A new entrepreneur could start with $1,000, or $100,000. It really just depends on how many subscribers you are starting with and what your goals are. 

You’ll have product, packaging, advertising, payroll, fulfillment and shipping costs. The larger your subscription base, the more boxes you have and the more costs you’ll have, because you have to buy more products. But as you grow, your cost decreases per box. This is because you can buy in bulk with packaging and products. 

My main advice is to keep your box profitable, with a minimum of 30% profit margin when you start. I would also highly encourage you to increase that to 50-60% as you grow. 

 

Deciding what you’re going to put in your subscription box is one of the first things that you have to figure out when you are starting your business. You’ll have to really understand who your ideal customer is.

Ask yourself, “Who is your ideal customer? What things do they want? What are they thinking and feeling?”

Typically, what I see from new subscription box owners is that they put too much in a box. It’s a problem because if there is too much, the customer can’t consume it before the next box comes. So you think you’re providing more value, but you are actually doing the opposite by giving them too much.

Starting out, you should either do one thing of the month, or at most, include three to five items in your box.

 

For me, this was easy. I already had a business and I knew what my average order value was in my retail shop. When people came into my store, they would spend between $40 and $50, on average. I priced my subscription box at $45, right in that average order value range. I also added some upgrade options as well. 

Again, when choosing your price, you have to take into account that you want to have a 30% profit margin.

You’ll also want to be aware of thresholds. For example, I could sell something all day long for $49. But the minute I price it $50 and cross that threshold, there is a new perceived value. 

You also want to be careful that you don’t overprice your box, or you won’t get the subscribers you’d like.

Spend some time thinking about what value you’re creating and price it right for the market and for your customer base.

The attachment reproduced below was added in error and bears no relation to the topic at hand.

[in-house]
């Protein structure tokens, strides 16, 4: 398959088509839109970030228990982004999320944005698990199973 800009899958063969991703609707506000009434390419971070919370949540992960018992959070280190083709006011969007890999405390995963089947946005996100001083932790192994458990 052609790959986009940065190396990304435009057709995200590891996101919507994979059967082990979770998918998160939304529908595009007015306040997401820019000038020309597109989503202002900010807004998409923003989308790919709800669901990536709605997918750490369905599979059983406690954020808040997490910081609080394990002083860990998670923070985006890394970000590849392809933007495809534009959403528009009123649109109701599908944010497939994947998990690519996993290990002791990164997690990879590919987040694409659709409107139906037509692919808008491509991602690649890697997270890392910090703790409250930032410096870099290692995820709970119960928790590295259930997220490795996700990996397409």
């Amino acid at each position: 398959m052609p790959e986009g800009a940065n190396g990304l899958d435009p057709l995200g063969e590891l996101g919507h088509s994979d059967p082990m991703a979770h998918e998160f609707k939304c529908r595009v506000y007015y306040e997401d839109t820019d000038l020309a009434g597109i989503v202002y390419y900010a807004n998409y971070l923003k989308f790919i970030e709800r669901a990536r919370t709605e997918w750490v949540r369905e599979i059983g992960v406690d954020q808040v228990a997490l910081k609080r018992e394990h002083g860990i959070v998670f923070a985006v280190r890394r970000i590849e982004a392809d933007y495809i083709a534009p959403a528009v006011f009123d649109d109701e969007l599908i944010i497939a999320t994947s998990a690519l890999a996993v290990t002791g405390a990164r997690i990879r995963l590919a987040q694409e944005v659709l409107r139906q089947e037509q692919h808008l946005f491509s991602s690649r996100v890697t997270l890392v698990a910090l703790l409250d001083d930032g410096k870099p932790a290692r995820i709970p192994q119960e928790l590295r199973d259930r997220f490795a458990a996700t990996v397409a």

The best place to market your subscription box is via social media ads on Facebook, Instagram, TikTok or any other major platform.

Digital marketing ads are so much better than billboards, newspapers and TV. Not only are they cheaper, but digital marketing is where it’s at.

It has changed over the last several years, and it has become more expensive, but it’s still the best, cheapest and easiest place to find your customer and market your subscription box. 

 

The first thing that you’re going to need to do is to build an audience. That’s the step that everybody loves to skip, because it’s the hardest. But finding your people is important. You can’t just create an amazing box and have nobody to sell it to. It will take some time, but build your audience first.

I tell my students that it will likely take 30 to 90 days to build your audience. 

While you’re building your audience, you’ll need to start working through the logistics of the subscription box. This includes getting your tech stack together. You’ll need to decide how you are going to sell your box and what platform you will sell it on.

You’ll also need to start sourcing products, create your packaging and figure out fulfillment and shipping. 

Now, these are all things that can be worked on while you’re building an audience. But you shouldn’t build those things first and then try to build your audience later because it takes time.

Get started building an audience yesterday, and all the logistical pieces will start to fall into place. 

 

By the end of this workshop, you’ll know exactly who your box is for & what to put in it, you’ll have a plan to curate your first 6 boxes, you’ll be ready to take the next steps to launch your box, and you’ll have curated 6 months’ worth of subscription boxes! 

Do you want to learn how to start a subscription box business?

The post How I’ve Made Over $1,000,000 With A Subscription Box Business appeared first on Making Sense Of Cents.